Written by Matt Berman • Photographed by Roger Davies • Produced By Anita Sarsidi
It was my worst nightmare. After five years in Europe, I had returned to Manhattan and was pulling my loft together. I asked my mom to stop by and take a look. She walked in, quickly surveyed the place, and announced, “Matt, it looks like my house.” Was it possible that after living in at least eight different apartments in New York and Paris over the past 20 years, I could have ended up creating a replica of my childhood home?
Growing up in Connecticut in the 1970s, I was surrounded by modernism. Clean lines and light were part of daily life—at my Presbyterian nursery school, designed by Wallace Harrison; at the Raymond Loewy–designed Lord & Taylor, where we bought our school clothes; at my uncle George’s house by Huson Jackson. My day camp in New Canaan was located in a valley behind the Philip Johnson Glass House, and every summer, without exception, at least one kid would swear he saw a naked lady inside. Nonetheless, the home I grew up in—with its slate floors, walls of glass, and head-to-toe Knoll decor—was a source of stress. Most of my friends lived in classic Colonials filled with Ethan Allen furniture. Word around town was that the living room at my parents’ place was straight out of The Jetsons.
Then my mom opened a funky antiques shop influenced by the psychedelic, hippie groove that had begun to infiltrate Connecticut’s Ice Storm suburbia. Little by little, things changed at home. Rookwood pottery and tramp-art boxes found their way onto Eero Saarinen Tulip tables. My dad’s crazy collection of 1940s pinball machines overwhelmed the then-edgy amoeba-shaped Noguchi cocktail table (which I broke while showing my rock collection to my uncle Morty). Fortunately my parents began making semiannual treks to sell these quirky collectibles at the giant antiques show in Brimfield, Massachusetts. That’s where I learned the art of collecting. I sometimes think of those days while walking home from my advertising studio, since I often stop at the modernist showroom of my friend Anthony DeLorenzo around the corner. Here, besides decompressing with my pal, I discover rare furniture I didn’t know about, fiddle with lamps I’ve seen only in books, and obsess about what I may need. Of course, I usually end up buying something. Anthony always assures me, “It only hurts for a second, Matt.”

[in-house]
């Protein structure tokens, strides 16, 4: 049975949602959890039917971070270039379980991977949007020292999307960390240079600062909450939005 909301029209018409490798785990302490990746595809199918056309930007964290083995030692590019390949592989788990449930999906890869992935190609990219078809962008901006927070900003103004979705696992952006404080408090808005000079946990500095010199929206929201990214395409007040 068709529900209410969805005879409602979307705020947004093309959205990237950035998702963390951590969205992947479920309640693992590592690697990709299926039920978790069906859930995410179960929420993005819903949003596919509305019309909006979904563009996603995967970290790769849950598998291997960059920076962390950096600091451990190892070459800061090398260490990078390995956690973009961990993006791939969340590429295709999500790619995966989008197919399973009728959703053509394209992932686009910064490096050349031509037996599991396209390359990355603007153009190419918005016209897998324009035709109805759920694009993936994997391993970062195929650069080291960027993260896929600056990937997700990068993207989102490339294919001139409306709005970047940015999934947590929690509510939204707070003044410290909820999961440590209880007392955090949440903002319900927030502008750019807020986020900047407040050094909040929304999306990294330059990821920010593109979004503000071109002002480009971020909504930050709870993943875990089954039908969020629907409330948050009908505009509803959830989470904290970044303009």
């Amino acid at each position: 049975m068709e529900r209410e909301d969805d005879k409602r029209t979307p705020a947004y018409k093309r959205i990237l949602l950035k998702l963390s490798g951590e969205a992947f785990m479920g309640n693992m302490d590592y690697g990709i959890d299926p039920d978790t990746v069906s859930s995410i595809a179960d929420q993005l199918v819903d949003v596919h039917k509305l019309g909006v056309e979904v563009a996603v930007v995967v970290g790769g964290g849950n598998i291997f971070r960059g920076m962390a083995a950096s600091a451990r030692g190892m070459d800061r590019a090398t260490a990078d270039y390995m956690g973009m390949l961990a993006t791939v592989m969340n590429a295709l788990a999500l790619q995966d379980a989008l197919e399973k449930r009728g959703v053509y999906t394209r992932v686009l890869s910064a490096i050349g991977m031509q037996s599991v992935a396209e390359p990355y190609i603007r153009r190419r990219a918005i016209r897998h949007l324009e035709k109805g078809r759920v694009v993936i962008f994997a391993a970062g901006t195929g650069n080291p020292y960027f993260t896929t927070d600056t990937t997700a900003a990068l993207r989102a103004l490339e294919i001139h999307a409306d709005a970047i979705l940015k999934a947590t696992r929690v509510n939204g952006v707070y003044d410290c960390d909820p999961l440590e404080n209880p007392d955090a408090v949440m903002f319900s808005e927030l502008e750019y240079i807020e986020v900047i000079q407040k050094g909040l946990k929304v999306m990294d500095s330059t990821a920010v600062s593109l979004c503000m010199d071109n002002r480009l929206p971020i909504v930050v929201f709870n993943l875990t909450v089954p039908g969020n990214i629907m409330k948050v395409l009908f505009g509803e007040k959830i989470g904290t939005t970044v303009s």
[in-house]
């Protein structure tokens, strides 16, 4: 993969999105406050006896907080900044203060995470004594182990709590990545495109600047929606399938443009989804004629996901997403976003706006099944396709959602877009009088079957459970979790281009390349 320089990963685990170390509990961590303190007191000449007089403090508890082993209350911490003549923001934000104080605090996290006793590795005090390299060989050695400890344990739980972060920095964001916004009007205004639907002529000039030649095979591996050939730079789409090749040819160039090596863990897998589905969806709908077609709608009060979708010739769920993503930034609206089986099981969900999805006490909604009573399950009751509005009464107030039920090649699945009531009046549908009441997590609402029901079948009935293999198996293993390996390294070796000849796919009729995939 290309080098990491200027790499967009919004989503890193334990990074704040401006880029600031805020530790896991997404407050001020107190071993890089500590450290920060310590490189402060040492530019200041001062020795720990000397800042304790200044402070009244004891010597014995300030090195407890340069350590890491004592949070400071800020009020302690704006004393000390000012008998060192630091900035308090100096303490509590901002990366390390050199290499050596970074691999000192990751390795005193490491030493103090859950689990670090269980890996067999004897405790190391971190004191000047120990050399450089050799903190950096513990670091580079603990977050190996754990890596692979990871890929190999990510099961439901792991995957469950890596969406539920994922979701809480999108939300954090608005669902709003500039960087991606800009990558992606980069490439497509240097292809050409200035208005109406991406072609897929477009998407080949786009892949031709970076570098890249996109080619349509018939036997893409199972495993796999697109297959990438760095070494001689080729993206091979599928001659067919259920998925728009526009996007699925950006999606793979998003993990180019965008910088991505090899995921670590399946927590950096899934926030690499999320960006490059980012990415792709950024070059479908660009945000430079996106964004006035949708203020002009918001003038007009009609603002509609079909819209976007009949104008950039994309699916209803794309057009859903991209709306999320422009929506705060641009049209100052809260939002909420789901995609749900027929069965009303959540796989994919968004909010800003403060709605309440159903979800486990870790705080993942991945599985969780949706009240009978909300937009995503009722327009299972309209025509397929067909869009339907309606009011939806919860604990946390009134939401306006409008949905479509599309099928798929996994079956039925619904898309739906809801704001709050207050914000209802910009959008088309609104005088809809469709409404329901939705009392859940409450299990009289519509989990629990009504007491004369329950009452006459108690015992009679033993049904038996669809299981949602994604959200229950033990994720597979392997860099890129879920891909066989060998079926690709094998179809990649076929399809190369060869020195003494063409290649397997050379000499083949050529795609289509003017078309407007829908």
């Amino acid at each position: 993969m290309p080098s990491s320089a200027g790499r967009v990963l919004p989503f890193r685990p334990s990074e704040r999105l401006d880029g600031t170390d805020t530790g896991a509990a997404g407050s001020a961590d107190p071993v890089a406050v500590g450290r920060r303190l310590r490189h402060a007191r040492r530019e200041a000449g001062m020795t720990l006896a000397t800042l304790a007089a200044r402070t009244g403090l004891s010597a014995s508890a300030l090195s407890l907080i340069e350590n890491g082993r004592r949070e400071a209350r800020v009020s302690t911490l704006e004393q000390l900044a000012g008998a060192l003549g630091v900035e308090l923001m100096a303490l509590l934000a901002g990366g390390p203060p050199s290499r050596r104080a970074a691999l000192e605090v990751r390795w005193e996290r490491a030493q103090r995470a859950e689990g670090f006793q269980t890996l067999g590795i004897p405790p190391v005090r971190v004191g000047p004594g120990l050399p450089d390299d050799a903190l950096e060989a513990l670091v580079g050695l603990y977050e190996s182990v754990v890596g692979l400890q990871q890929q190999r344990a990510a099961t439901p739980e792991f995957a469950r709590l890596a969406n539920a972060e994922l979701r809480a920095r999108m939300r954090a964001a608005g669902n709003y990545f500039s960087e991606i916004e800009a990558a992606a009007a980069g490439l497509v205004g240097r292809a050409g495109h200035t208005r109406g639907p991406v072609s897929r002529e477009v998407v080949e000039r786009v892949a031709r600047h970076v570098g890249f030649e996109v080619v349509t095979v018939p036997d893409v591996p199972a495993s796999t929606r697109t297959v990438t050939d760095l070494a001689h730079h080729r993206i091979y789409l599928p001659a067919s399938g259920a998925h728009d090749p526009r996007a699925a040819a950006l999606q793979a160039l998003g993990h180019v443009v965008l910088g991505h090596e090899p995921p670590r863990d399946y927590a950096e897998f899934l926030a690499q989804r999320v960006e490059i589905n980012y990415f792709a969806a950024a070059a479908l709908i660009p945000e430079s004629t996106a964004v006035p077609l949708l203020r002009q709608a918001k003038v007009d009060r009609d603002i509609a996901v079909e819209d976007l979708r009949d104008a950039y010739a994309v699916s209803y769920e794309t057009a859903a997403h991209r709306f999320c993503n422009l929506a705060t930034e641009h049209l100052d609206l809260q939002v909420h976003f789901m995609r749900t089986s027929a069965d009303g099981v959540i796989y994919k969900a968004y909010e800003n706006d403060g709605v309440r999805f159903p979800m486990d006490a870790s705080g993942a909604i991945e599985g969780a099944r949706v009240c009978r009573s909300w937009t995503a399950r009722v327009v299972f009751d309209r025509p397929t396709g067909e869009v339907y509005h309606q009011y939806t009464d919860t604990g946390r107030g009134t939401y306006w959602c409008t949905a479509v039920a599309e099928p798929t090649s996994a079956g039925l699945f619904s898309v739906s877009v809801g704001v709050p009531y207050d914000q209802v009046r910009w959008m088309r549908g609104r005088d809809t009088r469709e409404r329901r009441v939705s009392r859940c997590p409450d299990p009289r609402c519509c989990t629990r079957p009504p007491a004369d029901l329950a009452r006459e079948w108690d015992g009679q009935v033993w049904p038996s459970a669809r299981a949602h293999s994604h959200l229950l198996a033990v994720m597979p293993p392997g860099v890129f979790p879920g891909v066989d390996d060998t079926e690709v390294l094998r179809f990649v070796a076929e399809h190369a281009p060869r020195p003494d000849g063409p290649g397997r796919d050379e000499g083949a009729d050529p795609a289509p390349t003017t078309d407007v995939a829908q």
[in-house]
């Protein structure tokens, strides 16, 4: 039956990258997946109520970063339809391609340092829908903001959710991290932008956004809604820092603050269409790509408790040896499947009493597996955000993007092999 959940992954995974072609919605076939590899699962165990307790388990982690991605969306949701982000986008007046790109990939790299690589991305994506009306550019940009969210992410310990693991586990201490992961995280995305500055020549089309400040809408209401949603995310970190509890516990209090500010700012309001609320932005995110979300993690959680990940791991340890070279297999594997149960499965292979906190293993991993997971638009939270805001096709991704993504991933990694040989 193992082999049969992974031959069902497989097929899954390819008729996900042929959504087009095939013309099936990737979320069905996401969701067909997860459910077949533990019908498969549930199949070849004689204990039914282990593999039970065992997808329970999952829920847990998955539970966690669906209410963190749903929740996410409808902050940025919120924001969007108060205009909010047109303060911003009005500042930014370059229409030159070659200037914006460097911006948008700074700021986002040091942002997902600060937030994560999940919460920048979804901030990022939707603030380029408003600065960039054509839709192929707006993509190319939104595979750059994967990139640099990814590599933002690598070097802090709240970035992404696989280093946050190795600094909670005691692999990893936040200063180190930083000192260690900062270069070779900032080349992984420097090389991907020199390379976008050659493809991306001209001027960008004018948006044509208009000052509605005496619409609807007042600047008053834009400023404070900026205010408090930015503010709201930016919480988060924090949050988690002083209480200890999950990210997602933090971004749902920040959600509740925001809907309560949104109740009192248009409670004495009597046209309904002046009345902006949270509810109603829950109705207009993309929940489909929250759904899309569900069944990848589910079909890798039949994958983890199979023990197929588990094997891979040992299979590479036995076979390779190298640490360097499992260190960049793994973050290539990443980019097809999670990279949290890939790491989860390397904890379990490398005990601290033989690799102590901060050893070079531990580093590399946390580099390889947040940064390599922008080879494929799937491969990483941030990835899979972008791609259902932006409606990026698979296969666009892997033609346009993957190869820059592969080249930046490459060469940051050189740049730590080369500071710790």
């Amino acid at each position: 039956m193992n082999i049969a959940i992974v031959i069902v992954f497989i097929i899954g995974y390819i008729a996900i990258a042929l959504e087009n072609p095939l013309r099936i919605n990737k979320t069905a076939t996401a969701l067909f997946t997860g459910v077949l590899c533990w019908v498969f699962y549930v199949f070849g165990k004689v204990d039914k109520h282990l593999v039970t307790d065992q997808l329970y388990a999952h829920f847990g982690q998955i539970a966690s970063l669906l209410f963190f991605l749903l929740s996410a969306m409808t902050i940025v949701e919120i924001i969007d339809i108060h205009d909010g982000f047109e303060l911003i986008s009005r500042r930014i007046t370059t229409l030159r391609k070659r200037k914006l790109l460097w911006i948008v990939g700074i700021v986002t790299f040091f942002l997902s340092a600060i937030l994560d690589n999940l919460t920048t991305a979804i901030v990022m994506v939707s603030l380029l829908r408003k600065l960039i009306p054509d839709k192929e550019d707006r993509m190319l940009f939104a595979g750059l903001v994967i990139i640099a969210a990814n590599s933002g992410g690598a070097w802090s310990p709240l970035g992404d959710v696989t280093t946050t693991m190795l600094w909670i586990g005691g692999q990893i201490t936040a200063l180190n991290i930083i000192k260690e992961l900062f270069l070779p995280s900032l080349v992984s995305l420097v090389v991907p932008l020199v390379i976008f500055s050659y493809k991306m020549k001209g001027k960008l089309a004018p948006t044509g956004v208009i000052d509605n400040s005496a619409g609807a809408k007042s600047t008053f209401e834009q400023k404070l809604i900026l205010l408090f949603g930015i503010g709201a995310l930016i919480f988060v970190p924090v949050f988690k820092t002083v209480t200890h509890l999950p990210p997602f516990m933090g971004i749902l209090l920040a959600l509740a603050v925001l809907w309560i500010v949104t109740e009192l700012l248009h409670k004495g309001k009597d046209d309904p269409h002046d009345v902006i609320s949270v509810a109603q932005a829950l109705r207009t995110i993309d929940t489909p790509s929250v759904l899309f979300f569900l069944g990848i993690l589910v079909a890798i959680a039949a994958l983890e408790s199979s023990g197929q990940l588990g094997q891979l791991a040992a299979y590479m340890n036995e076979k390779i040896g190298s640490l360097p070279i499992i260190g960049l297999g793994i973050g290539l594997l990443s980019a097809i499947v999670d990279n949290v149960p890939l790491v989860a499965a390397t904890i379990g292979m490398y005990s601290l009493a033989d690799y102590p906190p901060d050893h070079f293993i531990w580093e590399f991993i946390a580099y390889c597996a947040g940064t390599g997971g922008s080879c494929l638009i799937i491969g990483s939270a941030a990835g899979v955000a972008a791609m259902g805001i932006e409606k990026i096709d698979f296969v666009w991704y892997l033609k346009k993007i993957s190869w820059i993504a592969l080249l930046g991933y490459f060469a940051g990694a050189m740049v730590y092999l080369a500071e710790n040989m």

I found my apartment while I was creative director of John Kennedy’s George magazine. John and I had traveled to Los Angeles to photograph Barbra Streisand, and he invited me to a dinner packed with celebrities. I ended up sitting next to rap impresario Russell Simmons. When I told him I was looking for an apartment, he mentioned he was selling one in NoHo. After a little negotiating, and a phone call from John, it was mine. The place was flashy, decorated in dark woods and frosted-glass panels. I stripped it to the bare walls and furnished it simply. I lived there for only two years before John died and my world changed forever. Thinking new scenery would help me deal with the loss, I took a six-month consulting job in Paris and ended up staying for five years.
When I returned to New York, I realized I needed an extra bedroom and bath for all my Paris friends who were planning to visit. I carved out a bedroom and bathroom for myself from the open living area, and converted the original upstairs bedroom and bath into my home office and a Franco crash pad. I called the shipper that was holding the Mathieu Mategot tables I had found in Paris, and the storage company in New Jersey where I’d left my Paul McCobb bedside tables. Then I resumed my standard way of one-room entertaining—roasting a chicken (the only thing I can cook well) and keeping the wine rolling.
I enjoy living with a collection of old and new and changing things all the time. My Bouroullec brothers sofa and chair are set off by a ’70s checkerboard cocktail table I found on eBay. Pop green Magistretti chairs add new life to the beat-up Empire table (my first major purchase, and the biggest and heaviest piece of furniture I’ve ever owned). But who knows if it will all look the same in six months? I often end up decorating friends’ places with some of the stuff I find. But certain pieces will stay, including the wood lamps I bought years ago from Blackman Cruz in L.A. and the Weegee photograph of a stripper that Carolyn Bessette gave me for Christmas one year with the warning, “You better like it, Matt. We almost had to mortgage the loft for that!”